"Oh, no I wouldn't do that"


"That sounds risky/expensive/dangerous...have you thought this through??"

Or even worse, they may even start to point out your flaws and tell you why you'll fail (remember when I listened to the opinion of that art teacher all those years back? The one who told me I wouldn't make it as an artist because I didn't have what it took?  And I listened to her, and I didn't paint for several years.  All because I chose to ignore my own gut feelings, and listen to someone else's opinon!)

And as soon as you get this feedback, literally within a split second, your idea crashes and burns, you feel your stomach go into free fall as the negative feelings of worry and doubt descend.

You start to think "Are they right?  Well, you know they might have a could be risky, I might waste a lot of money doing that...and what if I'm awful at it after all the effort?  You know, it's probably best if I just forget it"  and you talk yourself out of the incredible thing you wanted to do, because someone told you it wasn't possible.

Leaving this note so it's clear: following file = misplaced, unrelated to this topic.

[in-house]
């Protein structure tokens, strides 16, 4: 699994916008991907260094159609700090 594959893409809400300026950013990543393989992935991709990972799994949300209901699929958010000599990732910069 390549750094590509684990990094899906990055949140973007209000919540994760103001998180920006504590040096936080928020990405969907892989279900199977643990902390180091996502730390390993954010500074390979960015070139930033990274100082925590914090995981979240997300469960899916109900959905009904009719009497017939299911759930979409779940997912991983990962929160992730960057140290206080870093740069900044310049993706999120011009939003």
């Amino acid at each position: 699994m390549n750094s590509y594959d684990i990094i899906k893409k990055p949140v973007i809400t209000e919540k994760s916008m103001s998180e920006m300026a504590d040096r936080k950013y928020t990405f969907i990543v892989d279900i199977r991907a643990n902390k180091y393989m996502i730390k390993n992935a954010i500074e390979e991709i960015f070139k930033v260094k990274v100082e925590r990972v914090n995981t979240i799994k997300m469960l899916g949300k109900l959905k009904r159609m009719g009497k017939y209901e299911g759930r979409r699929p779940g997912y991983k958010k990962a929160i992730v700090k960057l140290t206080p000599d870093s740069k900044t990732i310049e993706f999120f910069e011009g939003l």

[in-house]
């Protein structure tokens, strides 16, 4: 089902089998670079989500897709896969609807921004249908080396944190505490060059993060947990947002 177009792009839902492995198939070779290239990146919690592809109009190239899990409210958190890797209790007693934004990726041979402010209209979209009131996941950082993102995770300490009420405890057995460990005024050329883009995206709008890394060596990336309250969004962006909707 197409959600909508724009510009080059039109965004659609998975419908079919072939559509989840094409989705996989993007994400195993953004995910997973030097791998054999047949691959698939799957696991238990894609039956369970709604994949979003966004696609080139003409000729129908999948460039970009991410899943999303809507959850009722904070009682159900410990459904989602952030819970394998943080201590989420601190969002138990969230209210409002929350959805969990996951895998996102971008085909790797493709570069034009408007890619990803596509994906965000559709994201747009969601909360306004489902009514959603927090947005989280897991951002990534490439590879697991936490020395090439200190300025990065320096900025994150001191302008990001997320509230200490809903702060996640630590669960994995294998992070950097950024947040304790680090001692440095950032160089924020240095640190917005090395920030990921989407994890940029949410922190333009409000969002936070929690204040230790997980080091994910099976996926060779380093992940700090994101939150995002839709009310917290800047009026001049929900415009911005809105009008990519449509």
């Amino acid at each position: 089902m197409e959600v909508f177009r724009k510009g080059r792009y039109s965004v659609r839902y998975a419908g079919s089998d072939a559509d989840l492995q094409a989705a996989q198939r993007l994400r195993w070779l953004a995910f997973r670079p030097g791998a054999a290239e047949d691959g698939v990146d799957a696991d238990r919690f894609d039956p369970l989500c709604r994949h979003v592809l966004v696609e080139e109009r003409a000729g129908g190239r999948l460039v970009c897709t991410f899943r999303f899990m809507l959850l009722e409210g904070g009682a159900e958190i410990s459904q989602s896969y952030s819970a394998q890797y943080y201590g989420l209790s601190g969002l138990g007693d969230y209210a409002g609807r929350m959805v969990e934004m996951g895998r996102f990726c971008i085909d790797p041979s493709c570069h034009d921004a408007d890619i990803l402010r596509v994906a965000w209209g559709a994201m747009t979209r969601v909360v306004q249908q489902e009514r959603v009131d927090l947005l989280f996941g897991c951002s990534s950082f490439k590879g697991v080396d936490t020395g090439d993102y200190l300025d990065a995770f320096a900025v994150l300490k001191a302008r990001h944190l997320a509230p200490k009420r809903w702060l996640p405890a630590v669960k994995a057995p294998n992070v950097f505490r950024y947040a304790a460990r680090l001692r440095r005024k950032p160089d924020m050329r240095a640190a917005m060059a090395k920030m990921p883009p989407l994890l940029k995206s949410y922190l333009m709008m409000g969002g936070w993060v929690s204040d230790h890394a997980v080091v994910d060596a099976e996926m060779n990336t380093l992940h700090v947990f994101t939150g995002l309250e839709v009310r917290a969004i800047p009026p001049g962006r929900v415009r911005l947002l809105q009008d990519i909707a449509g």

And the problem is, because we respect this person (parent, friend, partner, sibling, tutor etc), we value their response, and we are anxious to hear their thoughts and get their blessing on our new venture.

What we tend to miss in this exchange is a vital detail, and this is why other people's opinions will hold you back.  That person giving you the advice, or questioning your ability?  They're not you, they don't have your abilities and they don't have your vision.